What Help Is Available For The Partner?

Counseling help for the partner has gone through a dramatic shift in recent years. Some therapists treat partners of sex addicts as if they were partners of alcoholics or chemically addicted people. This included framing the problems and solutions, through a ‘co-dependency model. This model implies enabling, rescuing and efforts to control the addict by the co-dependent. While those behaviors are often present, the co-dependent model leaves out a critically important piece of the puzzle. That is, the trauma of the betrayal.

Research indicates that betrayed partners experience post-traumatic stress disorder (PTSD) symptoms. These symptoms include heightened anxiety, intrusive thoughts about the addict and/or the behaviors, sleeplessness and avoidance of relevant stimuli.

Trauma therapy, along with the support of others in similar circumstances in self-help settings, helps the partner to work through the betrayal and regain empowerment. Trauma therapy also helps a partner to work through much of the lasting damage to self. These include sexual shame, broken trust, body image issues, rage and aversion to sex.

At the Edgewood Health Network Clinic in Vancouver, we provide sex addiction therapy to men and women struggling with compulsive sexual behaviours. In addition, we provide support and therapy to partners who have been affected by this disorder. Our team consists of Certified Sex Addiction Therapists (CSAT), which who are qualified to help a partnership understand the behaviors and provide a roadmap for successful treatment.

If you’d like to learn more about our services offered at our Vancouver clinic, please call 604-734-1100 or call our toll free 1-800-683-0111 to learn more about the range of treatment programs we offer under the Edgewood Health Network across Canada.

Nelson_Vancouver_300pxNelson Sacristan, MA, CSAT, Clinical Manager of EHN Vancouver holds a Master’s Degree in Counselling Psychology as well as certification in substance abuse counseling. He has been working in the addictions field for 20 years. Nelson sees his role as helping our clients and their families to understand the nature of addictions, and to facilitate discovery of their inner strengths and integrity. As a Certified Sex Addiction Therapist, he is also available to help men and women struggling with compulsive sexual behaviours



Facts and Statistics About Infidelity. Retrieved on July 2016 at

Porn Addiction: A Growing Problem

By: Nelson Sacristan, MA, CSAT, Clinical Manager- EHN Vancouver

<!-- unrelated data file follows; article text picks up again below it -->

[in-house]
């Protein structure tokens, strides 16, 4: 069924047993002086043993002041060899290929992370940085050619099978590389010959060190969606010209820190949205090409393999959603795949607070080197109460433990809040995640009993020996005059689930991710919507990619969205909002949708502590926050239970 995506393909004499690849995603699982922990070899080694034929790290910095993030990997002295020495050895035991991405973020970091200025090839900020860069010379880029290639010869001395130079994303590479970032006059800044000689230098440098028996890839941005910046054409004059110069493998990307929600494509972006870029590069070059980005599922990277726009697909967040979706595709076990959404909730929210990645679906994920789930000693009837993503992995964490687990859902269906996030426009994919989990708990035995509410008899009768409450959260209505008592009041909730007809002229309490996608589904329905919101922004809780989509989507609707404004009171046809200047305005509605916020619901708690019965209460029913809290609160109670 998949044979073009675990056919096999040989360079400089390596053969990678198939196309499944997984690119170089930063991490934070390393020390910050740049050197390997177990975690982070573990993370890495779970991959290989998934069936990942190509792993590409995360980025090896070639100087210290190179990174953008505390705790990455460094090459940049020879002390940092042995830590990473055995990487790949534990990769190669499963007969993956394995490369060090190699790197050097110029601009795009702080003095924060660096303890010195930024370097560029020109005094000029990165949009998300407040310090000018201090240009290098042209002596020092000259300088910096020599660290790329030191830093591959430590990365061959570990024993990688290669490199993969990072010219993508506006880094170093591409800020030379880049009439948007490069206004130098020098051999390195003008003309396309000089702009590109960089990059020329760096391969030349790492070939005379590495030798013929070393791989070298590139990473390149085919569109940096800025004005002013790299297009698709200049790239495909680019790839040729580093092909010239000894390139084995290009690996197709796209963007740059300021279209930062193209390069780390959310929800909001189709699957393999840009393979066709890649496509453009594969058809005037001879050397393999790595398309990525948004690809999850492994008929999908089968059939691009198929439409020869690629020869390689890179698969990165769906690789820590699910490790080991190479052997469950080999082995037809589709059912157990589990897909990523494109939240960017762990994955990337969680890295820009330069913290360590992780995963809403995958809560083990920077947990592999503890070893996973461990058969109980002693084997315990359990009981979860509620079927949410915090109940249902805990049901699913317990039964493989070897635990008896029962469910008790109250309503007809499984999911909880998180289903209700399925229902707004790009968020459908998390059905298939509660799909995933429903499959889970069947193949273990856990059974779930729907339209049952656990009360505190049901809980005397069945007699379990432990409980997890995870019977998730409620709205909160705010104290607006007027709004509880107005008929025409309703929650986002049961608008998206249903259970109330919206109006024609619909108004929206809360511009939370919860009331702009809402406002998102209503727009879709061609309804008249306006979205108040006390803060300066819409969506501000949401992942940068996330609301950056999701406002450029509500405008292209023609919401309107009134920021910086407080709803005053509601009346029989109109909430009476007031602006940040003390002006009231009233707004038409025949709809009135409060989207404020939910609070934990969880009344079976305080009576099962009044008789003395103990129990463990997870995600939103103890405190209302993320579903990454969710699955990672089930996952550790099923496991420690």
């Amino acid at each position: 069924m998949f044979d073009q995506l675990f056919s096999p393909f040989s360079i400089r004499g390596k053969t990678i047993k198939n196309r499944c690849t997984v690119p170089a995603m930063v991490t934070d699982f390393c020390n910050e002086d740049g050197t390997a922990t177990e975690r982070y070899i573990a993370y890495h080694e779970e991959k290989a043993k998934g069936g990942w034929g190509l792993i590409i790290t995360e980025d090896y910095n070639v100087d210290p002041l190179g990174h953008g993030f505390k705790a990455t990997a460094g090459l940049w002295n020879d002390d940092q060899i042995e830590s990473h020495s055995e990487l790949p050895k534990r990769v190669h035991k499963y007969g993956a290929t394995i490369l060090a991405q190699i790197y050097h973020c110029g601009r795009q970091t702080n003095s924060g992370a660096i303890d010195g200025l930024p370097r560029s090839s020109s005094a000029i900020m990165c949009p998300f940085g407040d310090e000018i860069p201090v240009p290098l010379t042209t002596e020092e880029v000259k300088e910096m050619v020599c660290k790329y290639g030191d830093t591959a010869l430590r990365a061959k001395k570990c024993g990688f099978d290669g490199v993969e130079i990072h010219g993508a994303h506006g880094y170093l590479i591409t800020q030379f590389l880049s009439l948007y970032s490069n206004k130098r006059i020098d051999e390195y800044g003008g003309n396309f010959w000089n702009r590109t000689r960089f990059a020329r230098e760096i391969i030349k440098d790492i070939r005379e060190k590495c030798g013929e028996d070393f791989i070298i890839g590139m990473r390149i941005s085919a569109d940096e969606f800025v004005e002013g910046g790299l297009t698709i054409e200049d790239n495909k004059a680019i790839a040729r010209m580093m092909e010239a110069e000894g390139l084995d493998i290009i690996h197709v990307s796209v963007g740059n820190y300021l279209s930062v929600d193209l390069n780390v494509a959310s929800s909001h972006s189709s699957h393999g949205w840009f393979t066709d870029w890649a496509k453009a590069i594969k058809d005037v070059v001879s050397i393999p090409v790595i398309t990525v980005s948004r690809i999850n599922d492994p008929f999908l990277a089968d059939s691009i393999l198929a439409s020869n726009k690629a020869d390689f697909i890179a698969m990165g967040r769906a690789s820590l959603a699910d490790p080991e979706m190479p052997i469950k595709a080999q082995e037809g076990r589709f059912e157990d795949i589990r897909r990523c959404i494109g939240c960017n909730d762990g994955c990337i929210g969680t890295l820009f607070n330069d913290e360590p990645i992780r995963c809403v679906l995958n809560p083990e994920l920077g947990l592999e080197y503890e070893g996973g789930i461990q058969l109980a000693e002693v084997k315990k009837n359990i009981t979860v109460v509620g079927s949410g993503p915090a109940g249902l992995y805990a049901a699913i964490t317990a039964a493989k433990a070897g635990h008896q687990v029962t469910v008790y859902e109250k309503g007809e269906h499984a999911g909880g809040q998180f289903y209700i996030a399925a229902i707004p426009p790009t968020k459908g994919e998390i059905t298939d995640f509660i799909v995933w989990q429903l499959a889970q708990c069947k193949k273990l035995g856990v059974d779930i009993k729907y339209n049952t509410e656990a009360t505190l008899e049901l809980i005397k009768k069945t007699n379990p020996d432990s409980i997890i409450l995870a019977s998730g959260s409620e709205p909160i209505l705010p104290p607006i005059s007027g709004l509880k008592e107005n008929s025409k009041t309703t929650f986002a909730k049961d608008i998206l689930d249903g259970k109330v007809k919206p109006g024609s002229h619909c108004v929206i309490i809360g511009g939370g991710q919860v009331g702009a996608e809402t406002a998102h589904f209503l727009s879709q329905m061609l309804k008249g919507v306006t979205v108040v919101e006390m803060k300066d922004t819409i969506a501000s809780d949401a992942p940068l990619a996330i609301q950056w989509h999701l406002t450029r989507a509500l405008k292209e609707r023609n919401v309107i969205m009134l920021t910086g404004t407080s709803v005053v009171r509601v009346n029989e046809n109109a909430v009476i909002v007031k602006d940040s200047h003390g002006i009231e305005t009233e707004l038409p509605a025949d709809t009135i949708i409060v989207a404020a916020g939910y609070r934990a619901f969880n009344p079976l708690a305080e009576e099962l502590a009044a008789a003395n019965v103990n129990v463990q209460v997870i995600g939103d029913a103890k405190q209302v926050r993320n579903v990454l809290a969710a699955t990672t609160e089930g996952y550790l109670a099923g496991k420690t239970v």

“Pornography” by definition is a combination of Greek words meaning ‘to fornicate’ (and also ‘to practice idolatry”) and ‘graph’, to write, and to depict. It has evolved since the beginning of its existence along with how it’s depicted and when it’s used. It probably wouldn’t surprise you to know that ever since human beings discovered they had the ability to draw on surfaces, some of the very first images were of sexual acts. A rock etching, whether for celebratory, instructional, spiritual or for other reasons, was once the standard for erotic imagery.

Over time, human beings developed technologies like dyes, paints, printing and photography that would facilitate the depiction of the most basic and yet, mystified of human behaviours. The introduction of the Internet to a worldwide audience in the late 1990’s was  accompanied by an exponential growth of access to images about sex, most of them explicit and not all necessarily for an ‘erotic’ purpose.

At the Edgewood Health Network and perhaps at other treatment centres, more clients- often men, have been seeking help for what has become a compulsive use of pornography. These men and their partners have difficulty with establishing or maintaining satisfying intimate relationships. What is it about online pornography which makes it so difficult to stop using despite all the negative consequences one might endure??

The following are a list of reasons why the use of pornography can become a compulsive behavioural problem:

1. Access: Almost any device can connect to the Internet. There is easier access to pornography. In the past it took a bit of effort to track down the wide variety of pornographic images online. Today access to porn is literally a click away.